I don’t know about you, but that sounds to me like (ch-ching!) charging the insurance company for absolutely no reason. I said as much.

Did I want to talk to the office manager?

Well, yes.

I was transferred. To a voice mail. But that was an accident. When I called back later, I scheduled the appointments. And then I asked more questions, and got some solid answers.

Here is the deal: My doctor is now working for the large medical entity rather than having his own practice. That is why the larger medical entity could lay-off the nurse practitioner as soon as the merger between two hospitals went through and the process of reorganization began. Still doesn’t explain why I (and my insurance company) have to pay for an extra appointment to see a doctor when we didn’t initiate the change, but I’ll explore that more later. Possibly when I alert my insurance company.

And remember the walk-in clinic? It is also owned by the larger medical entity. Do they charge more for walk-in care than a visit to a doctor? If so, does this explain why any non-scheduled health problems get sent there instead of to the doctor’s office?

I’m not a big fan of insurance companies, but, gee, this seems slightly fraudulent. Thanks to the Affordable Care Act (Obamacare), my husband is now paying more out of every paycheck for the insurance we already had. No wonder. Maybe the insurance company is being ripped-off, too! Additionally, I was told recently by the spokesperson for the “larger medical entity” that the hospitals in question were looking at a 33 MILLION DOLLAR deficit of free and reduced-cost care costs for those unable or unwilling to pay for the medical treatment they receive at the hospital. Looking at it that way, I kinda can’t blame the hospitals for trying to cut costs where they can and billing the insurance company more when they can. So for those who think that Obamacare is some “new” socialist agenda, realize that your insurance company–or you–was/were probably being charged extra anyway to cover the costs of free care for other people. (Libertarians, please feel free to chime in.)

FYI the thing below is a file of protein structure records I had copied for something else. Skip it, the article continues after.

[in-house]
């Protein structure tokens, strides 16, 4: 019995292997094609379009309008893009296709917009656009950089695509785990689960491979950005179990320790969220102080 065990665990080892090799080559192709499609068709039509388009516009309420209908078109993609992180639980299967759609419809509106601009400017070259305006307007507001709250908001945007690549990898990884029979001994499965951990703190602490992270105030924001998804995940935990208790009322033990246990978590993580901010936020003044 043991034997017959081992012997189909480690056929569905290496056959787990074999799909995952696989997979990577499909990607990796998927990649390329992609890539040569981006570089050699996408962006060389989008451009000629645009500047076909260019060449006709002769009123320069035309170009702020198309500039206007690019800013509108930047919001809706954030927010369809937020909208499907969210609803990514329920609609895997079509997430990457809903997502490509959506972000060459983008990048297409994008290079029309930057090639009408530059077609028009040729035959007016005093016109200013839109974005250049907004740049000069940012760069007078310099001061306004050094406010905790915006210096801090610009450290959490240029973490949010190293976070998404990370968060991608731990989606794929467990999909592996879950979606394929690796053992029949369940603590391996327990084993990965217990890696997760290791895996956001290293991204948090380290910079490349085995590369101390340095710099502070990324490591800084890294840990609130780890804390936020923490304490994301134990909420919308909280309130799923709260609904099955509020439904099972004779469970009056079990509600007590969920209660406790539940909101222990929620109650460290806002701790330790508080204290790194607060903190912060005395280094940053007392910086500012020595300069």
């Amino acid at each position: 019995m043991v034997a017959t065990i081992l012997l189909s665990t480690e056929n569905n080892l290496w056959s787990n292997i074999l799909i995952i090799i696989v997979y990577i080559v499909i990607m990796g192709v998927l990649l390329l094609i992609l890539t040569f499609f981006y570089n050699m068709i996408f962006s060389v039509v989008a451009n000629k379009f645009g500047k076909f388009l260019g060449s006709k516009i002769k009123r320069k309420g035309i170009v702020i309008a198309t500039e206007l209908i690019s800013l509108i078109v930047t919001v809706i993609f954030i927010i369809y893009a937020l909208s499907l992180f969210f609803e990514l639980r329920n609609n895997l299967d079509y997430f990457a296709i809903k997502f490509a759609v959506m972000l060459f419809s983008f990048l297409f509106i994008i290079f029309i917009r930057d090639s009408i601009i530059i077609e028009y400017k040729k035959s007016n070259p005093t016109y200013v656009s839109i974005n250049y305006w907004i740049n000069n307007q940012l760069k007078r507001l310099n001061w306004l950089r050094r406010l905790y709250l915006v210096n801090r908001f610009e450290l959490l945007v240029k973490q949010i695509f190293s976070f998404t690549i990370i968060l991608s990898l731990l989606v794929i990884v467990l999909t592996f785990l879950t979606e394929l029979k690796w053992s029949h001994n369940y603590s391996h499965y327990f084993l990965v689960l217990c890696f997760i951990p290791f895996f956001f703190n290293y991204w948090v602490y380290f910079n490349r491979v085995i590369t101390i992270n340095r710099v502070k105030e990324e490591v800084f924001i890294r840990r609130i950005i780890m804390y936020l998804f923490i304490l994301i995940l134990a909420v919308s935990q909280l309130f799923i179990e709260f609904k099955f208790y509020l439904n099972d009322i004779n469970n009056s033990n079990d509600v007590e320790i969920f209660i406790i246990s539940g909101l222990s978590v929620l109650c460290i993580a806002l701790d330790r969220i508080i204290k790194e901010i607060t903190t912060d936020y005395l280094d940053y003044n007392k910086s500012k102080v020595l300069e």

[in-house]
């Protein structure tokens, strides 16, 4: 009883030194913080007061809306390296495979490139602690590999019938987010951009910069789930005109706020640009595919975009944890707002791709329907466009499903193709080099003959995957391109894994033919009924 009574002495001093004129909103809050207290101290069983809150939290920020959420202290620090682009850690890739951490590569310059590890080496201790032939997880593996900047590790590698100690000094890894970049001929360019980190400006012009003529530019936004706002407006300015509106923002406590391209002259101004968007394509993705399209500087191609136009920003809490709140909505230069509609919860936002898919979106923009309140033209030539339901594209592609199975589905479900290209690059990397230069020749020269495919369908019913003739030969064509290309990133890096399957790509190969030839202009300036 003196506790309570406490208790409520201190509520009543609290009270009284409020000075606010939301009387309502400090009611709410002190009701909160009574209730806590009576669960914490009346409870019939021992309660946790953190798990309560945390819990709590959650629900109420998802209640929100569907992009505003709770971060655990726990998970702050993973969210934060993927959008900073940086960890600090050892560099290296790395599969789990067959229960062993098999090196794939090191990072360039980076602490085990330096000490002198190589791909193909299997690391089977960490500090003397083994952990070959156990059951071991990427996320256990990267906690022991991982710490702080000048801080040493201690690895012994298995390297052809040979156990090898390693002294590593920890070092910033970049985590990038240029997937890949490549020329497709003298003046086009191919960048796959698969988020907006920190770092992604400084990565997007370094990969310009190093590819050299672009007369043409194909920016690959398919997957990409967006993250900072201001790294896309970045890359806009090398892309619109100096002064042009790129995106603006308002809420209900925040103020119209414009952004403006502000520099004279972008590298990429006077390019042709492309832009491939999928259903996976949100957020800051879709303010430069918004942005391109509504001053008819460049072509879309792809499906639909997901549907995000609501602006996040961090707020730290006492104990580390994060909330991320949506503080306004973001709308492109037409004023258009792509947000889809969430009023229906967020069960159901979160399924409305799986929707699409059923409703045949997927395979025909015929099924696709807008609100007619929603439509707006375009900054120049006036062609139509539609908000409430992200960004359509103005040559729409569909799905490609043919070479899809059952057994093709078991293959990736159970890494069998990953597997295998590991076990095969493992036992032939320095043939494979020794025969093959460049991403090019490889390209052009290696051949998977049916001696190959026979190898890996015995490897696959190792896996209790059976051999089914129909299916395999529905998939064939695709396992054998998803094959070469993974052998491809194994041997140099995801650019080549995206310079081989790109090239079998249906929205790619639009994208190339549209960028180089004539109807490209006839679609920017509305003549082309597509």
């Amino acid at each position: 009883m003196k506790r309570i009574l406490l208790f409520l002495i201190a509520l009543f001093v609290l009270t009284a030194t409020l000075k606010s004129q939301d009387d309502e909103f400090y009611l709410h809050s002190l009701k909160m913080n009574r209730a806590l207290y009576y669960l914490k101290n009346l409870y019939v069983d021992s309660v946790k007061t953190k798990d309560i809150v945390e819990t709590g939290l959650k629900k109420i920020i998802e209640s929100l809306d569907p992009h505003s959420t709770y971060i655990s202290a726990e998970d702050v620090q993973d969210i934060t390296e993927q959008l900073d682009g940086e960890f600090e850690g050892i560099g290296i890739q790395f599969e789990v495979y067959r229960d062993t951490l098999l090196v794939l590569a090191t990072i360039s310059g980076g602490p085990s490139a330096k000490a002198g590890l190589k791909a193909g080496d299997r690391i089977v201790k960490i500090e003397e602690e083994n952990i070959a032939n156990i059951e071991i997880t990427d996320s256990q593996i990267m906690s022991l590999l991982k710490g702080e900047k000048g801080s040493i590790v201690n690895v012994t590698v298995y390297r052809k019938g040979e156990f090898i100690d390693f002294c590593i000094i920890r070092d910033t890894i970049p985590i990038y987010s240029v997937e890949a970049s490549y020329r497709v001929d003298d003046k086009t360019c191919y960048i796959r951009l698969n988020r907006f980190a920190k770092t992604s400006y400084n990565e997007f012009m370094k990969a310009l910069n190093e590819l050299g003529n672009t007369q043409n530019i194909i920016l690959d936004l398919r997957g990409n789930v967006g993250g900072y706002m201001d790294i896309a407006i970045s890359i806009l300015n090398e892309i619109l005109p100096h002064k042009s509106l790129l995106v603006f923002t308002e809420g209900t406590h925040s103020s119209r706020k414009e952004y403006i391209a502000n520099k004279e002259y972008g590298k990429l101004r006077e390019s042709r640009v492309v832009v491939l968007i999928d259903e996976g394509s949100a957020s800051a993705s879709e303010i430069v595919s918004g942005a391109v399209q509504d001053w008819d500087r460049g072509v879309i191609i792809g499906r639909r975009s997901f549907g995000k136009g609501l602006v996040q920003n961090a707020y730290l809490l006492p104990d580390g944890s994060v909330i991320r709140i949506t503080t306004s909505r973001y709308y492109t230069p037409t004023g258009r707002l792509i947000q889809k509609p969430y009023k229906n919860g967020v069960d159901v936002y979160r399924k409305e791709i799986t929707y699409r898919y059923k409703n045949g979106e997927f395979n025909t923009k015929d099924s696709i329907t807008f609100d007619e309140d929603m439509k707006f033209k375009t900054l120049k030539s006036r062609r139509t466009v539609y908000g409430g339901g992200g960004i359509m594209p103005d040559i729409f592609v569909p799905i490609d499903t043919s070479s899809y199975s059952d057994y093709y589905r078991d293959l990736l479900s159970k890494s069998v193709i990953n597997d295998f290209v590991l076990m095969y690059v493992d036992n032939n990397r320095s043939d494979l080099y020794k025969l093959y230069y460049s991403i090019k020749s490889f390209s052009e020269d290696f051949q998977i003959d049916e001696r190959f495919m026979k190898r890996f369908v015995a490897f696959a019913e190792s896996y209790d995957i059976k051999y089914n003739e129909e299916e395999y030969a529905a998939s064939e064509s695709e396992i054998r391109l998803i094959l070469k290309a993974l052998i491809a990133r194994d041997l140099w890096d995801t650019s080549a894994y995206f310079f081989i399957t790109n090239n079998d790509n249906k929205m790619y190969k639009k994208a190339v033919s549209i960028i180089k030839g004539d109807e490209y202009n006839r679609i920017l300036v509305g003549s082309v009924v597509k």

This is not to say that my doctors haven’t been good. They have. In fact, I really appreciate the work they do, and I’ve been super happy with the care I and my family have received. It’s all this other stuff…the administrative stuff, the money stuff…

 

I’m not going to draw any more conclusions out of this today. 

I’m sure you all have your own stories about healthcare in America gone-awry. Go ahead and post! We can all contemplate the crazy together.

And if you live in my neck of the woods, check out my series of articles about alternative and complementary health care in the Waterboro Reporter. 

 

6 responses to “Up Close and Personal: Healthcare gone awry?

  1. UGH!!! I was so wanting this to be a good thing!

    • It might still be a good thing, Cindy. The 33 million deficit I quoted probably indicates that costs had already increased significantly for insurance and for patients who were paying out of pocket…in order to cover the cost of the uninsured or under-insured. This restructuring maybe will be more transparent? About where the costs are? And why? I’d like to see more preventive care, i.e. doctors start talking specifically about processed foods/sugar that is ruining our healthcare.